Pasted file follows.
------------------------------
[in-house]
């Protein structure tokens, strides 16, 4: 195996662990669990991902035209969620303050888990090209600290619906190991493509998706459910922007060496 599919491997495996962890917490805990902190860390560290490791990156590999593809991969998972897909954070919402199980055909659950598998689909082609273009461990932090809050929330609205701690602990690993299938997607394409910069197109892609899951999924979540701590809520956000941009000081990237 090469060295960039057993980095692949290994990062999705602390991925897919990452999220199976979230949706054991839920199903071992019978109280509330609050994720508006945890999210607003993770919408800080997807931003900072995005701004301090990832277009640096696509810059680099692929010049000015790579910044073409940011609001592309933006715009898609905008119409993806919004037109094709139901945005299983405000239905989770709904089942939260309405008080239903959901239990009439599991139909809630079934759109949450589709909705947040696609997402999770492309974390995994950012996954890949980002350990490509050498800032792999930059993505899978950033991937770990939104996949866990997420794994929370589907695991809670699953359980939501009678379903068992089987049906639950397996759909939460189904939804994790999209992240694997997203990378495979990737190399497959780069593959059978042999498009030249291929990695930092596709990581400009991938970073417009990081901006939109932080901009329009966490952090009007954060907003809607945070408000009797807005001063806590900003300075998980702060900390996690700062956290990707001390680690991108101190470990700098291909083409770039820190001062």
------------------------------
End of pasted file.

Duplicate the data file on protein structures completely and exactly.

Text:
[in-house]
């Protein structure tokens, strides 16, 4: 195996662990669990991902035209969620303050888990090209600290619906190991493509998706459910922007060496 599919491997495996962890917490805990902190860390560290490791990156590999593809991969998972897909954070919402199980055909659950598998689909082609273009461990932090809050929330609205701690602990690993299938997607394409910069197109892609899951999924979540701590809520956000941009000081990237 090469060295960039057993980095692949290994990062999705602390991925897919990452999220199976979230949706054991839920199903071992019978109280509330609050994720508006945890999210607003993770919408800080997807931003900072995005701004301090990832277009640096696509810059680099692929010049000015790579910044073409940011609001592309933006715009898609905008119409993806919004037109094709139901945005299983405000239905989770709904089942939260309405008080239903959901239990009439599991139909809630079934759109949450589709909705947040696609997402999770492309974390995994950012996954890949980002350990490509050498800032792999930059993505899978950033991937770990939104996949866990997420794994929370589907695991809670699953359980939501009678379903068992089987049906639950397996759909939460189904939804994790999209992240694997997203990378495979990737190399497959780069593959059978042999498009030249291929990695930092596709990581400009991938970073417009990081901006939109932080901009329009966490952090009007954060907003809607945070408000009797807005001063806590900003300075998980702060900390996690700062956290990707001390680690991108101190470990700098291909083409770039820190001062």